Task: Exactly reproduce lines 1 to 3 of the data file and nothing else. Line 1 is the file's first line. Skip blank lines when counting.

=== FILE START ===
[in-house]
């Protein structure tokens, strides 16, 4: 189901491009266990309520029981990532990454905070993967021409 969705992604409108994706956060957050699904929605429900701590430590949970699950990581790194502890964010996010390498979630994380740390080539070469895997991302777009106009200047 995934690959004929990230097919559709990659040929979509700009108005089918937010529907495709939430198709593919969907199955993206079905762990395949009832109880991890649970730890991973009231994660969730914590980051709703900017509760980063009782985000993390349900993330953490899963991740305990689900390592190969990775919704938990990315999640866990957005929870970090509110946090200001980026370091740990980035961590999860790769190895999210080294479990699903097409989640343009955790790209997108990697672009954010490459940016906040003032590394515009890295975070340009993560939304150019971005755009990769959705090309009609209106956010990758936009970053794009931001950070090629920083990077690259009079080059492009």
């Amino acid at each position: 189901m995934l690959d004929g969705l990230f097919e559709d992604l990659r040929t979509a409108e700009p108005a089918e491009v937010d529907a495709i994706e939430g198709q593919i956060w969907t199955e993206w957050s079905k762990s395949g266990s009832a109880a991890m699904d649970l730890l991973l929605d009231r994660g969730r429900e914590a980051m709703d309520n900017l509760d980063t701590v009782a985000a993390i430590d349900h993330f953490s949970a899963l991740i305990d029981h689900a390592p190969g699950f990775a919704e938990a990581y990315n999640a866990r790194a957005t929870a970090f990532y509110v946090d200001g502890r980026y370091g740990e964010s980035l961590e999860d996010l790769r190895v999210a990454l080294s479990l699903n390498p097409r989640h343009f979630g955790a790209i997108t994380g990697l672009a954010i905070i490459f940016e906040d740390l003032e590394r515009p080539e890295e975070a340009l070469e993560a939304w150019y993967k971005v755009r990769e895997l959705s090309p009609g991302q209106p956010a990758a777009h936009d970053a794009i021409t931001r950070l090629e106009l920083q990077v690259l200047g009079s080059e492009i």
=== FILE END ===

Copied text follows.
[in-house]
């Protein structure tokens, strides 16, 4: 189901491009266990309520029981990532990454905070993967021409 969705992604409108994706956060957050699904929605429900701590430590949970699950990581790194502890964010996010390498979630994380740390080539070469895997991302777009106009200047 995934690959004929990230097919559709990659040929979509700009108005089918937010529907495709939430198709593919969907199955993206079905762990395949009832109880991890649970730890991973009231994660969730914590980051709703900017509760980063009782985000993390349900993330953490899963991740305990689900390592190969990775919704938990990315999640866990957005929870970090509110946090200001980026370091740990980035961590999860790769190895999210080294479990699903097409989640343009955790790209997108990697672009954010490459940016906040003032590394515009890295975070340009993560939304150019971005755009990769959705090309009609209106956010990758936009970053794009931001950070090629920083990077690259009079080059492009």
């Amino acid at each position: 189901m995934l690959d004929g969705l990230f097919e559709d992604l990659r040929t979509a409108e700009p108005a089918e491009v937010d529907a495709i994706e939430g198709q593919i956060w969907t199955e993206w957050s079905k762990s395949g266990s009832a109880a991890m699904d649970l730890l991973l929605d009231r994660g969730r429900e914590a980051m709703d309520n900017l509760d980063t701590v009782a985000a993390i430590d349900h993330f953490s949970a899963l991740i305990d029981h689900a390592p190969g699950f990775a919704e938990a990581y990315n999640a866990r790194a957005t929870a970090f990532y509110v946090d200001g502890r980026y370091g740990e964010s980035l961590e999860d996010l790769r190895v999210a990454l080294s479990l699903n390498p097409r989640h343009f979630g955790a790209i997108t994380g990697l672009a954010i905070i490459f940016e906040d740390l003032e590394r515009p080539e890295e975070a340009l070469e993560a939304w150019y993967k971005v755009r990769e895997l959705s090309p009609g991302q209106p956010a990758a777009h936009d970053a794009i021409t931001r950070l090629e106009l920083q990077v690259l200047g009079s080059e492009i």